Joe Freeman, Winemaker for The Rubin Family of Wines: Hearing The Vines Speak

Joe Freeman, Winemaker for The Rubin Family of Wines: Hearing The Vines Speak


Joe Freeman, Winemaker for The Rubin Family of Wines: Hearing The Vines Speak




Featured Interview Written By:

Uncorked Monthly Contributing Writer, Kim Brittingham

Joe Freeman remembers hearing somewhere that in the process of winemaking, there are about 300 different decisions that have to be made throughout the year, “and a lot of those decisions involve deciding not to do anything.”

I decide I really like this. I like that winemaking can’t be distilled into a soul-less system, ten rigid steps. It means that every wine is truly unique. No wine can ever be exactly duplicated. As Freeman says, winemaking is “not a template and it’s not a flowchart. But we know exactly when to make determinations on each of our vineyard blocks.”

So winemakers like Freeman, who works for the Rubin Family of Wines in Sebastopol, California (, seem to rely partly on knowledge and experience, but partly on instinct, too. As Freeman walks among the vines, he seems to have honed a talent for hearing them speak. As he listens, he asks, “What are these vines telling me they need to be?

True artistry of winemaking

Joe_barrels_1-300x225It would seem that the true artistry of winemaking is found at the intersection of information and intuition.

Freeman gave me a closer look at what those hundreds of little tweaks of winemaking look like. He said having the right equipment was important, “where you’re not going to interfere with the expression. And then, once you’ve got those grapes into these tanks, you’re looking at yeast selection, fermentation temperatures, how much time in the fermenter, how much handling, how many times are we punching those grape skins into juice every day? (There are) numerous different ways we can impact the final quality of that wine.”

He continued, “It carries into the barrels and which cooperage and what particular forest sources and toasting techniques we’re using…the way that we handle and care for those wines as they’re in the barrels. We can basically fine-tune every aspect of that process from growing the grapes, all the way through to when the wines are in bottle and we’re determining when to start sharing them with the public. When are they ready and when are they expressing their maximum potential?”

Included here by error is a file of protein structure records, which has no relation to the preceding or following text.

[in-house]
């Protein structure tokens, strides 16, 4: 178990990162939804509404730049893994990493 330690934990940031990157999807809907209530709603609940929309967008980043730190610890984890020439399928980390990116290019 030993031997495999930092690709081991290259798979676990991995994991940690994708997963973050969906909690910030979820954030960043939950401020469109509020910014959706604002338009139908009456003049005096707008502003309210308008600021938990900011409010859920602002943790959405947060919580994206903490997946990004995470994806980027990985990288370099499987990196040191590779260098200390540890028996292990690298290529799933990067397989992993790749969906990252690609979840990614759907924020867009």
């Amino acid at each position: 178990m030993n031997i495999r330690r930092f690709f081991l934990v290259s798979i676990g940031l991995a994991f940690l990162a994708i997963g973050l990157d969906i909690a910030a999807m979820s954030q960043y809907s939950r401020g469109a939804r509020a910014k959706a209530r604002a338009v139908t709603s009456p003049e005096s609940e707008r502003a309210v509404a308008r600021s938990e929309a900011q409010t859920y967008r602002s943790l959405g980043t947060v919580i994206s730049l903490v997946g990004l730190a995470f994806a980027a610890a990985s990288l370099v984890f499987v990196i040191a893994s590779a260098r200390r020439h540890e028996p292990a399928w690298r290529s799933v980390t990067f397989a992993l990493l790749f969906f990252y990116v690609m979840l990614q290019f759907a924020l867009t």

When Freeman brought the conversation around to barrels, my curiosity was piqued. “Hey, can we talk about oak for a minute?” I asked. I’m no wine expert. I’m continually learning. And along the way, it seemed I’d heard so much said about “oak-y” flavors in wine, alongside floral, herbal and fruit flavors. Now I understood that a wine could have a cranberry-like flavor without containing actual cranberries. So I wondered – how does the “oak” get in there? Does it always seep in from the barrel, or are some grapes inherently oak-y right from the vine?

Woody characteristics

Freeman was generous with his explanation. “The wines would never be naturally oak-y,” he told me, “but there are other woody characteristics that you might get, depending on the grapes and depending on the fermentation techniques. But if you pick up a green, sappy, or a resin-y character, that may be from stems that were in the fermenter, whether intentionally or not. Sometimes, you get dusty or hay aromas that just seem to be the result of particular yeasts strands or fermentation characteristics.

“But once you get into actual oak-y character, whether it’s a plank-y, raw wood, or some of the different more enjoyable characteristics like vanilla, custard, caramel, (or) some of the clove, cinnamon, spice, or even some char — all those things are coming from oak barrels. You have to be really careful with the use of oak barrels because we don’t want to make whisky, we’re making wine. So we want the character of the grapes to be the star of the show. And… we want (the wood) to be a supporting element.”